When bank robber Willie Sutton was asked why he knocked over those temples of finance, he famously replied: “Because that’s where the money is.”
And yet, even with a growing understanding of global warming and the realization that fossil fuels are finite, we’re having a hard time implementing Mr. Sutton’s wise, if obvious, rule: get the biggest bang for your buck. (Actually, Sutton’s rule is more accurately rephrased as “getting the biggest bucks for your bang.”)
Every day, millions of children, tweens and teenagers, leave their homes to spend the day in school. And no matter how “green” parents try to make things at home, an enormous amount of energy is used to keep the kids cool (on hot days) and warm (on cold ones). According to the Green Schools Initiative, US schools spend around $6 billion dollars a year on energy.
A couple of other important things about schools — they usually have large amounts of roof space. And schools are mostly occupied when the sun is out. It should be easy to put solar panels up on the old rooftop and generate clean, renewable energy.
It should be. But it isn’t.
Our regulatory system acts as a kind of beauracratic bank vault, keeping eletrons locked up, so that we have to pay a utility to burn more fossil fuels and produce eletricity the old fashioned way — expensive, polluting, wasteful.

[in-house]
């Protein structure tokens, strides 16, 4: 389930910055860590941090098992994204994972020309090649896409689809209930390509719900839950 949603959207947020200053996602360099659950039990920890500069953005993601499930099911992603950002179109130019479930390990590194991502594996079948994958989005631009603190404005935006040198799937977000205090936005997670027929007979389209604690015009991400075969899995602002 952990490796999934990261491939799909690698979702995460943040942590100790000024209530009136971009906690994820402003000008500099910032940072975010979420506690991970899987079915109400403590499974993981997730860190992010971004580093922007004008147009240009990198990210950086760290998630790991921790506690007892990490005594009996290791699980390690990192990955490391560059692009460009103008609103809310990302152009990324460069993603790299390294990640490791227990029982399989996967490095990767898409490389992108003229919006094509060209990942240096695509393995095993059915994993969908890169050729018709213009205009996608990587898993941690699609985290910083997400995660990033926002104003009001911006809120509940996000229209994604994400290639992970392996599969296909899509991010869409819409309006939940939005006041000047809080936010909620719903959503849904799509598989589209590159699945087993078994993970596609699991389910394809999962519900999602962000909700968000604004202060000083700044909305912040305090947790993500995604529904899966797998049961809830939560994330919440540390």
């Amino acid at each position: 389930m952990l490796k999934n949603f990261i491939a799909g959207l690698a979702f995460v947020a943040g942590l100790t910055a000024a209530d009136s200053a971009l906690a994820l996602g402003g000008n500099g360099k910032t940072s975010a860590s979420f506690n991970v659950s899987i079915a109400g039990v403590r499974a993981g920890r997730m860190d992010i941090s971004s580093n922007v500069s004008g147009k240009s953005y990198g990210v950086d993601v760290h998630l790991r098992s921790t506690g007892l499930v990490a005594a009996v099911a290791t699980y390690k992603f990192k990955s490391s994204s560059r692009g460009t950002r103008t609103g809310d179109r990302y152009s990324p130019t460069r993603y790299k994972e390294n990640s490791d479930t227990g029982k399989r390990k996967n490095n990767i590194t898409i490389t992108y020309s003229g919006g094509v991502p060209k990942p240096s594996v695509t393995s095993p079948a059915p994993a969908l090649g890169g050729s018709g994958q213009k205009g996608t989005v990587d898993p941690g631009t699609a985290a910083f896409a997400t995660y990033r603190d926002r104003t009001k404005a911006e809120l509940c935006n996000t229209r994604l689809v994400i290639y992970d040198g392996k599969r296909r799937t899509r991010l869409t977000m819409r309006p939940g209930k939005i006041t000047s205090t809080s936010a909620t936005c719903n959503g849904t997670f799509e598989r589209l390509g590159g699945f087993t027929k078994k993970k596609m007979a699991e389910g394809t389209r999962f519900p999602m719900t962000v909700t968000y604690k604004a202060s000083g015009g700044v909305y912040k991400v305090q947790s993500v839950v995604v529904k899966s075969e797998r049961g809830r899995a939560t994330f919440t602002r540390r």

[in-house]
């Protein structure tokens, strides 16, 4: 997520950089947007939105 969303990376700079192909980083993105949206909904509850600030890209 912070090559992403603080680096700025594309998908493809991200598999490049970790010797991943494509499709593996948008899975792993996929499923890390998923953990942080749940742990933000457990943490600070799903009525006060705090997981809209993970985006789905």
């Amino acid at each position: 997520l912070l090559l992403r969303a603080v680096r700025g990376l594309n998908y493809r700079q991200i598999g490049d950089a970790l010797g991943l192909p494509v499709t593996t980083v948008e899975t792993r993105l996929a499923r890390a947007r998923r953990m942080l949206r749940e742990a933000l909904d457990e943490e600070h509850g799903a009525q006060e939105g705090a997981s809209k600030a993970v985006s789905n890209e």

That didn’t make much sense to the Scottsdale, Arizona school system. With 300-plus clear days a year, they thought about the sun the same way Willie Sutton thought of banks.
That was a year ago. Last Wednesday, the district received approval to sign a contract with a solar installation company to buy electricity at a reduced rate from solar panels owned by the company and placed on the school’s roof.
Two major hurdles had to be cleared (the full story is here).
- The state legislature had to pass a law allowing schools to buy electricity from an entity other than a traditional utility. That legislation was signed into law this summer.
- The Arizona Corporation Commission (ACC), which regulates utilities, had to decide if non-utilities could sell power to schools. The ACC ruled this week that the Scottsdale schools could, as a special case, enter into power purchase agreements with the California-based company, SolarCity.
Solar panels will be gracing the rooftops of two Scottsdale high schools soon. As for other schools throughout Arizona — they’re awaiting a finally ruling by the ACC. Are companies like SolarCity and SunRun (which has a similar program) “utilities” subject to ACC regs? And if they are, what regulations should apply?
The good news is that the ACC has been as pro-renewable power and consumer-friendly as any in the nation, under the leadership of chairwoman Kris Mayes. The head of the Vote Solar Initiative, Adam Browning, has called her “a rock star” of the solar movement.
The bad news is that even with visionary leaders like Mayes, the old dirty energy system — the source of so many social, strategic, environmental and health problems — slows progress to a crawl — at a moment in history that requires a sprint.
Osh Gray Davidson is contributing blogger for Mother Jones and publisher of the online solar energy news service, The Phoenix Sun.